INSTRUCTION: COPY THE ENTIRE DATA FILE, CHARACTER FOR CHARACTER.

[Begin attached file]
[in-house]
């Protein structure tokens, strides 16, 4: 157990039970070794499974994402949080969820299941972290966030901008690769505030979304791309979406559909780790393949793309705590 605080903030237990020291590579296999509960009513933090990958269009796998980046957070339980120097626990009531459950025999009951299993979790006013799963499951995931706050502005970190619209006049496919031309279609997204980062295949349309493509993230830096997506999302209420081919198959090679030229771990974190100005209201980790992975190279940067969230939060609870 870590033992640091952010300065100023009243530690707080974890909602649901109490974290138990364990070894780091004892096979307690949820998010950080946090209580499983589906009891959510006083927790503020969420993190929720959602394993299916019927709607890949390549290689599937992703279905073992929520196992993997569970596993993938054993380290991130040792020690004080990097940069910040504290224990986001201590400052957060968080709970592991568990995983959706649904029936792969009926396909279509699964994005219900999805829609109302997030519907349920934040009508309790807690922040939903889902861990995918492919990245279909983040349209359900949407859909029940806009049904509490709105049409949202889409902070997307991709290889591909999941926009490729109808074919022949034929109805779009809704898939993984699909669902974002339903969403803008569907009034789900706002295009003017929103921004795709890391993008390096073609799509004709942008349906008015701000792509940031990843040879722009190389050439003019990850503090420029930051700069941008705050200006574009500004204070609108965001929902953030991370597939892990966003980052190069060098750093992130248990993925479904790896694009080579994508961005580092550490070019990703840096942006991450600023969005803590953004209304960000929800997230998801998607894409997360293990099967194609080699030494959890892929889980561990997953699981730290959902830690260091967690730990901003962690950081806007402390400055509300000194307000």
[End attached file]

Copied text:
[in-house]
């Protein structure tokens, strides 16, 4: 157990039970070794499974994402949080969820299941972290966030901008690769505030979304791309979406559909780790393949793309705590 605080903030237990020291590579296999509960009513933090990958269009796998980046957070339980120097626990009531459950025999009951299993979790006013799963499951995931706050502005970190619209006049496919031309279609997204980062295949349309493509993230830096997506999302209420081919198959090679030229771990974190100005209201980790992975190279940067969230939060609870 870590033992640091952010300065100023009243530690707080974890909602649901109490974290138990364990070894780091004892096979307690949820998010950080946090209580499983589906009891959510006083927790503020969420993190929720959602394993299916019927709607890949390549290689599937992703279905073992929520196992993997569970596993993938054993380290991130040792020690004080990097940069910040504290224990986001201590400052957060968080709970592991568990995983959706649904029936792969009926396909279509699964994005219900999805829609109302997030519907349920934040009508309790807690922040939903889902861990995918492919990245279909983040349209359900949407859909029940806009049904509490709105049409949202889409902070997307991709290889591909999941926009490729109808074919022949034929109805779009809704898939993984699909669902974002339903969403803008569907009034789900706002295009003017929103921004795709890391993008390096073609799509004709942008349906008015701000792509940031990843040879722009190389050439003019990850503090420029930051700069941008705050200006574009500004204070609108965001929902953030991370597939892990966003980052190069060098750093992130248990993925479904790896694009080579994508961005580092550490070019990703840096942006991450600023969005803590953004209304960000929800997230998801998607894409997360293990099967194609080699030494959890892929889980561990997953699981730290959902830690260091967690730990901003962690950081806007402390400055509300000194307000």